My article from my summer fellowship, News 21, finally made it into High Country News.
Native Americans are poised to swing some Western battleground states
The phones are down in Sonny Weahkee’s cluttered office on a quiet street near the University of New Mexico. But Weahkee, a Navajo, Cochiti and Zuni Pueblo Indian with a dark ponytail and a patient, gentle way of speaking, is still working on this late July day. As the executive director of the nonprofit Sacred Alliance for Grassroots Equality (SAGE) Council, he has his hands full mobilizing New Mexico’s sizeable Native American population to vote in the upcoming presidential election.
Other Native American activist groups, such as the Washington, D.C.-based National Congress of American Indians and the Oklahoma-based Indigenous Democratic Network, or INDN’s List, have mounted similar efforts across the country, working to raise awareness among candidates and voters of the need for better-funded Native healthcare and education. “If we stand together and vote together on whatever issue, we can start to gain some momentum and start turning people’s heads,” Weahkee says……
See the rest here.
The website for the News 21 Fellowship I’ve been involved with for the last ten weeks finally goes live tonight. The stories range from Evangelicals, to new citizens to Native Americans and how their votes will affect the upcoming election. Each story has multimedia elements, including slideshows, video and maps.
I spent some time talking to Native Americans in New Mexico, and discovered that a handful of activists have been working for nearly 20 years to get Native Americans registered to vote. Their efforts are finally paying off this year, with thousands of New Mexico Native Americans mobilized to have a real influence over the outcome of the state.
New Mexico is a beautiful state–with blue sky for days and stunning cliffs–but the poverty of the people was tough to see. Here are some photos, and please check out the site.
Please feel free to check out the general site here:
And my page here.
ALBUQUERQUE — Native American voters, often treated as an afterthought in presidential elections, are receiving an unprecedented amount of attention from both presidential candidates this year in the battleground state of New Mexico.
It’s a development nearly two decades in the making in which a handful of Albuquerque–based activists have been working to create a well-organized and powerful Native American voice.
Today, with 63,000 registered voters, according to the Secretary of State’s Office, Native Americans may well be the swing constituency in one of the most politically volatile states in the country.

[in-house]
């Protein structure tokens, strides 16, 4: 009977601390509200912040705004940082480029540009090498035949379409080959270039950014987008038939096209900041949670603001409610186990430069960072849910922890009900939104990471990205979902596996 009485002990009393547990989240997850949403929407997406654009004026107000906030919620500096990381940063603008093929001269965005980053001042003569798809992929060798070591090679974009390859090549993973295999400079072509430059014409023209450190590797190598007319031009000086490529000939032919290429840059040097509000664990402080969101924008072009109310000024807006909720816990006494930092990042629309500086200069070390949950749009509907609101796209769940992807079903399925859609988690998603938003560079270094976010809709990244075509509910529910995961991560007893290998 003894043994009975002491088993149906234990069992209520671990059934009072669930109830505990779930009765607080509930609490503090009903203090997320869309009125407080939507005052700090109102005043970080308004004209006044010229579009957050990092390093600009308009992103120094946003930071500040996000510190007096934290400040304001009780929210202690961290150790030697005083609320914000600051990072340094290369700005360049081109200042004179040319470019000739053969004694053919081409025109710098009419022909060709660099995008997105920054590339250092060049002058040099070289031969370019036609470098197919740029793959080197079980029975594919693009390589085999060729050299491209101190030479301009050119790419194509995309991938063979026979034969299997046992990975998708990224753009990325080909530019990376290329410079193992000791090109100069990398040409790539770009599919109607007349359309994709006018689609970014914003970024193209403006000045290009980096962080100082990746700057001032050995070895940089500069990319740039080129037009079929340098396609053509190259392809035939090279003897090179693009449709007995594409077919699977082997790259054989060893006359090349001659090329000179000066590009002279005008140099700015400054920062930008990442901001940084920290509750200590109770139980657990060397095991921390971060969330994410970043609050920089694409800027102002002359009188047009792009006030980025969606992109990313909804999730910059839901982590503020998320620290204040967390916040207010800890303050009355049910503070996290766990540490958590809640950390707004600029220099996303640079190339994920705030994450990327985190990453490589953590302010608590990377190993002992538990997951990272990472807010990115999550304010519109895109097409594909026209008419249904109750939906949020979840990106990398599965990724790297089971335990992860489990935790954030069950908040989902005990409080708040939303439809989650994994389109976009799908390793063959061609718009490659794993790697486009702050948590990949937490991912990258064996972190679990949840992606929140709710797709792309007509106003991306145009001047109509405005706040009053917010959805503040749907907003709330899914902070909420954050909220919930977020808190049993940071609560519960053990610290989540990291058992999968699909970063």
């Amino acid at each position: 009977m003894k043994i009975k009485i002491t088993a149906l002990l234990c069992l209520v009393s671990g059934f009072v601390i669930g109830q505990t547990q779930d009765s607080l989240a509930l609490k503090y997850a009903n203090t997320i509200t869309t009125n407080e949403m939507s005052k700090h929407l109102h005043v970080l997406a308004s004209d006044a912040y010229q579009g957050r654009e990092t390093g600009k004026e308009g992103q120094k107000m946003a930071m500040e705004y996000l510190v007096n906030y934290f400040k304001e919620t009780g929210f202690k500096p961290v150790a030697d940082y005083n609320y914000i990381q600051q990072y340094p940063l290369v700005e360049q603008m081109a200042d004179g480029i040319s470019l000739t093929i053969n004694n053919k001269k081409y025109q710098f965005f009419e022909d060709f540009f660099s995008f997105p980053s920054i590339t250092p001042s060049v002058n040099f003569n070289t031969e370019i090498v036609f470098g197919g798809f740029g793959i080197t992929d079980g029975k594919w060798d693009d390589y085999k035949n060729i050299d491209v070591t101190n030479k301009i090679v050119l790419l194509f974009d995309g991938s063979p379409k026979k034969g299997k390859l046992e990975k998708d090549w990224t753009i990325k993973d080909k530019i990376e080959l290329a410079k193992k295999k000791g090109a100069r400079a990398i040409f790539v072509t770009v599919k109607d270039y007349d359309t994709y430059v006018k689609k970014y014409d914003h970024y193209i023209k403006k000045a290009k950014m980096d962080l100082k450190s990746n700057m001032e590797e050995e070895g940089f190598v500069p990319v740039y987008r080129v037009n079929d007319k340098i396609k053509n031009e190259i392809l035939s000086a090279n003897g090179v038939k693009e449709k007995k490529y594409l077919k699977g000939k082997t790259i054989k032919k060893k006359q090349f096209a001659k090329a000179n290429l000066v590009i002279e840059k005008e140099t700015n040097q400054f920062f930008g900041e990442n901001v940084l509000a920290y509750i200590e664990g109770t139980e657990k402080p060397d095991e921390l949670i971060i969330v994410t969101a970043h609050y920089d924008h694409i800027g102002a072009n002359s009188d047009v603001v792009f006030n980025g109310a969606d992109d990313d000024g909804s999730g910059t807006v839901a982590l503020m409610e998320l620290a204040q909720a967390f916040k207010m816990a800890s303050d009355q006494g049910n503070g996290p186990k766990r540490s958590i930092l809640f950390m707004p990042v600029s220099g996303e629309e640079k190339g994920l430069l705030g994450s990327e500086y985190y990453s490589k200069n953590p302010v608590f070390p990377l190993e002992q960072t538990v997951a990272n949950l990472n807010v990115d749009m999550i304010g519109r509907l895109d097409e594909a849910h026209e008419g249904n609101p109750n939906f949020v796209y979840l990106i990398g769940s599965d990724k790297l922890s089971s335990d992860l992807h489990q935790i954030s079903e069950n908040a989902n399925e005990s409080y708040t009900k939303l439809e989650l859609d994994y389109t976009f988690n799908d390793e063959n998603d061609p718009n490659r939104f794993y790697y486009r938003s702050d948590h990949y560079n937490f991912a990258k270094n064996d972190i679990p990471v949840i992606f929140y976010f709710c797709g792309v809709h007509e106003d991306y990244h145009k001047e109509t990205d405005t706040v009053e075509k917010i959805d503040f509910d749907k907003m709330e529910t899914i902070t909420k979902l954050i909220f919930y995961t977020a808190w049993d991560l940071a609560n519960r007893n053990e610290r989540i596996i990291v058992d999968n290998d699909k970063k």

The Sacred Alliance for Grassroots Equality (SAGE) Council, founded in 1996 by brother and sister Sonny and Laurie Weahkee, was formed to protest the construction of a road through the Petroglyph National Monument on Albuquerque’s fast-growing westside….
For the rest of the article, see The New Mexico Independent.
Or cross-posted at The Huffington Post
I spent some time at Navajo Nation, the largest Native American reservation in the U.S., asking people about their views on the presidential election. While the audio isn’t perfect, here is a little clip I put together.
Or see it here on Huffington Post.
Or here at the Navajo Times.
Because of all the attention the Native American vote is beginning to get this election season, Colbert had Winona LaDuke on his show last night. LaDuke is a Native American activist, and was also Nader’s running mate. See it here.
After spending a week interviewing Native Americans on this subject, it is just great to see I’m ahead of the wave on this one.
Today is my last day in New Mexico. I returned from Navajo Nation today. I got my story, which was my ultimate goal, but I also got an eye-opening experience after visiting Navajo Nation. I had a great guide to take me around. It is difficult to put into words the conditions that exist on the reservation. Some people don’t have running water. Some live right next to an electricity pole, but don’t have the money to get it installed in their home. Meth abuse is on the rise. Domestic abuse is nearly twice the rate as in the general population. Their local government is fighting corruption.
There are some amazing people working hard to help those around them. And there are some amazing things going on. But the level of poverty is overwhelming.
There are plenty of people in the country who complain about having it tough. I hear it everyday at home. But after traveling to the reservation and seeing the struggle between living in the present and still respecting their cultural pasts, I am sure that the Navajos are some of the strongest people out there.
My guide actually helped out with an episode of a FX show called 30 Days. The premise of the show is about this filmmaker who spends 30 days with people in different living situations. So, he goes to Navajo Nation. I can imagine that it will be a great learning experience. Check out the episode on July 8 at 10 pm.